On Sunday afternoon, I happened to walk by the restaurant where I celebrated my 35th birthday. It was empty, not being time for dinner or lunch, but I could see the table where my ex-husband and I sat together a decade ago.
A sitter was home with our children. He had surprised me with an evening away from our center-hall colonial and the life that we were trying so hard to make fit. Thirty-five felt significant to me. I had been living my adult life long enough to question it. We had acquired many of the things that we thought we needed. It was a season of reflection. I had outgrown my idea of myself.
Statistics are meaningful in the analysis of populations, but fail at the individual level. There is no guarantee that I will live to 90, and middle age as the actual center point of my life may have passed years ago. But this moment feels central.
At 35, I believed that I was wise. I had been to college twice by then. I'd read and listened and learned and lived. I had traveled and loved and had suffered and lost everything I thought I wanted. And I had found other dreams that I never knew I desired. I thought I understood myself. I had been surprised by life and by my own resilience.
I believed my stories were behind me and that the rest of life would be spent making sense of them. Fascinated with the possibilities, I thought I had acquired the foundation to develop the understanding that would make meaning of it all. I was ready to tell stories and reflect and to continue to observe and consider everything.
We tend to think that everything that is meaningful has already occurred. The books we read and movies we watch train us to believe that the significant narratives are those that happen in youth. The credits roll on a 25 year old, and we only wonder as long as it takes to throw away our popcorn container and find our car keys what happens next. That's a story. Life doesn't work that way.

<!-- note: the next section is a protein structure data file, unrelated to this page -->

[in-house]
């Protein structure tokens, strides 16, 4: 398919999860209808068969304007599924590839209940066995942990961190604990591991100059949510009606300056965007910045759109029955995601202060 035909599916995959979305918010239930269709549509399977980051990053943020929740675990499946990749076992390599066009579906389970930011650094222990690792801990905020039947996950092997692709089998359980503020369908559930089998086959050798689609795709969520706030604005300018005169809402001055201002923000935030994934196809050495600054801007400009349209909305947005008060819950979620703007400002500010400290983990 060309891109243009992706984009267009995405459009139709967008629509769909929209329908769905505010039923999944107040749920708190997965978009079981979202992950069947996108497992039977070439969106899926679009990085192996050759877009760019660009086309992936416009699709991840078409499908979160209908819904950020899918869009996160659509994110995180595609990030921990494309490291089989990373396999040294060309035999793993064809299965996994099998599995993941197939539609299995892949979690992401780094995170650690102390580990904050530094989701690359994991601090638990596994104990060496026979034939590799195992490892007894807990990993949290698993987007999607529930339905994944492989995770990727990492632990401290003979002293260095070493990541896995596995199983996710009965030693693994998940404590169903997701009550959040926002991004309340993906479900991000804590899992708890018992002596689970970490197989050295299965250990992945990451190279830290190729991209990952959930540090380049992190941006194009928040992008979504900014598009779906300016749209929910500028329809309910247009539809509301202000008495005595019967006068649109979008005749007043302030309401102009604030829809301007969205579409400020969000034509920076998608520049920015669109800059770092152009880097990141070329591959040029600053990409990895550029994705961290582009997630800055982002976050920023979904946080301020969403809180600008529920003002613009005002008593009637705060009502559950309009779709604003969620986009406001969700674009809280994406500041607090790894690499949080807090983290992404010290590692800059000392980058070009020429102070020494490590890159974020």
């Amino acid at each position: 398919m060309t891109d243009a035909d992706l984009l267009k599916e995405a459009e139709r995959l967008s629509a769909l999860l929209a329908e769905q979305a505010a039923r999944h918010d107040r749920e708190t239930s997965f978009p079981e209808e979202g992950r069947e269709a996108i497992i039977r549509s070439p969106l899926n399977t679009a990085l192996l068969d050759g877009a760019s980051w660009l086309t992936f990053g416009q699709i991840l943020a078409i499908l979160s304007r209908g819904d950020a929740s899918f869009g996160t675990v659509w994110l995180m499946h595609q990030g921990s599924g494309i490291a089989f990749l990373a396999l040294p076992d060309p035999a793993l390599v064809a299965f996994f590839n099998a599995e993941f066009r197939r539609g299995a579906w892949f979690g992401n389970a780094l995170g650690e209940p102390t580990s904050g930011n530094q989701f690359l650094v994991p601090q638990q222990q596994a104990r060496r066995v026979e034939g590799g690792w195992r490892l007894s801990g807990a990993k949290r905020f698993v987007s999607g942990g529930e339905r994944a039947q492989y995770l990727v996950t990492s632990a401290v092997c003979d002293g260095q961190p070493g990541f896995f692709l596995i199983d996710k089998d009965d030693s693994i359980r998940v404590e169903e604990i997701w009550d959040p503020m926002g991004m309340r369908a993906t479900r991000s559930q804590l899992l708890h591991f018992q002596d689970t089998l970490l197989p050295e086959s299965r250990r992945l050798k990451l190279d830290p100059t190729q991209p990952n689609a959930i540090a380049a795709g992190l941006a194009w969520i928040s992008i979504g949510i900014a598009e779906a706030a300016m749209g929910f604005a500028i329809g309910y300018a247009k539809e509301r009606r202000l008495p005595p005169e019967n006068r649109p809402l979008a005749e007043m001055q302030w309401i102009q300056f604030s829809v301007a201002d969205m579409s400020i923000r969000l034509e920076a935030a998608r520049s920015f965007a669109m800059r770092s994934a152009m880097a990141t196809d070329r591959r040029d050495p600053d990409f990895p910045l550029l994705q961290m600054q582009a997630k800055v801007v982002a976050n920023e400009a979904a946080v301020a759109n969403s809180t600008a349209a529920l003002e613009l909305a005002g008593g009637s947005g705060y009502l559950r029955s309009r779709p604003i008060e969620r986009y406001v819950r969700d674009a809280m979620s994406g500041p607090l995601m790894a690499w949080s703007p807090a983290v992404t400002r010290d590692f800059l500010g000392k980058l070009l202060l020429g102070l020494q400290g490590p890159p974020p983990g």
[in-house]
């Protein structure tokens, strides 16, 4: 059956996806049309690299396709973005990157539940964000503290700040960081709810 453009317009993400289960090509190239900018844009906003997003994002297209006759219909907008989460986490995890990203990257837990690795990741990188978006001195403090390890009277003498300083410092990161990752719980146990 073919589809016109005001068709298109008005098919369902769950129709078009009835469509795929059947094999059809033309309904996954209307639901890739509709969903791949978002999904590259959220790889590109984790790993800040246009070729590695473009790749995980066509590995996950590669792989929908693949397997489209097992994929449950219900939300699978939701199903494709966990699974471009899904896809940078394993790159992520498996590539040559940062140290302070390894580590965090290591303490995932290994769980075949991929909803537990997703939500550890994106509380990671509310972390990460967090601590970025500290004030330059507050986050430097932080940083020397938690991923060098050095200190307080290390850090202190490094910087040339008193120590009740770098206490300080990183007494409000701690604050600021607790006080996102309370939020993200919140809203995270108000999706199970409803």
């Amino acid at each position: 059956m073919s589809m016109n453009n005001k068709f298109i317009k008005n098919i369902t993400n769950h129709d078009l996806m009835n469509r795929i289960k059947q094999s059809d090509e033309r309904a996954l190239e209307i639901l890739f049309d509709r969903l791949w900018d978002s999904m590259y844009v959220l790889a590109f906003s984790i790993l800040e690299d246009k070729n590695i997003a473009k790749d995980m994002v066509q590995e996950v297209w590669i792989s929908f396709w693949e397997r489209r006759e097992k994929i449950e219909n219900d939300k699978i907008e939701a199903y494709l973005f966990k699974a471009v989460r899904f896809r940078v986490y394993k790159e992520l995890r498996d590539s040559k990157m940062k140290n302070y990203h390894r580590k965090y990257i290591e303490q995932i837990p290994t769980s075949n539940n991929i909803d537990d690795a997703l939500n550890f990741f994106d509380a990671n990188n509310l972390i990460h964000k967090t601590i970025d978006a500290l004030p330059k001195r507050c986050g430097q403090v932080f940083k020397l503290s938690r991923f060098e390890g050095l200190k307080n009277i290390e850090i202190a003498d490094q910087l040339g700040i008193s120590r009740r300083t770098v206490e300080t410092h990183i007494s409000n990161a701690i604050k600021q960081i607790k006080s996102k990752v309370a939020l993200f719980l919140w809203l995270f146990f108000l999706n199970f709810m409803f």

I won't tell you what will happen in the years that will come. I have finally learned not to try to guess what life has left to teach.
Next week, I hope the children (who have grown into teenagers) and I will bake a cake and they'll tease me about not having enough candles to represent all of my years. I'll let them squeeze out the words "Happy Birthday" in sloppy icing. Then, we'll sing out of sync -- we never start at the same time. My son will leave the icing on the side of his plate and my daughter will offer to finish it. I'll remember the beloved toddlers they were when I was 35 and will celebrate this moment, when we are sharing a home and learning from each other daily. I will not rush, nor will I linger.
Tomorrow will come and will bring with it new love, beauty, lessons and challenges. And, in a decade, if you ask me, I will tell you how little I knew when I was 45.
Krista Richards Mann is a Westport writer, and her "Well Intended" column appears every other Friday. She can be reached at: firstname.lastname@example.org.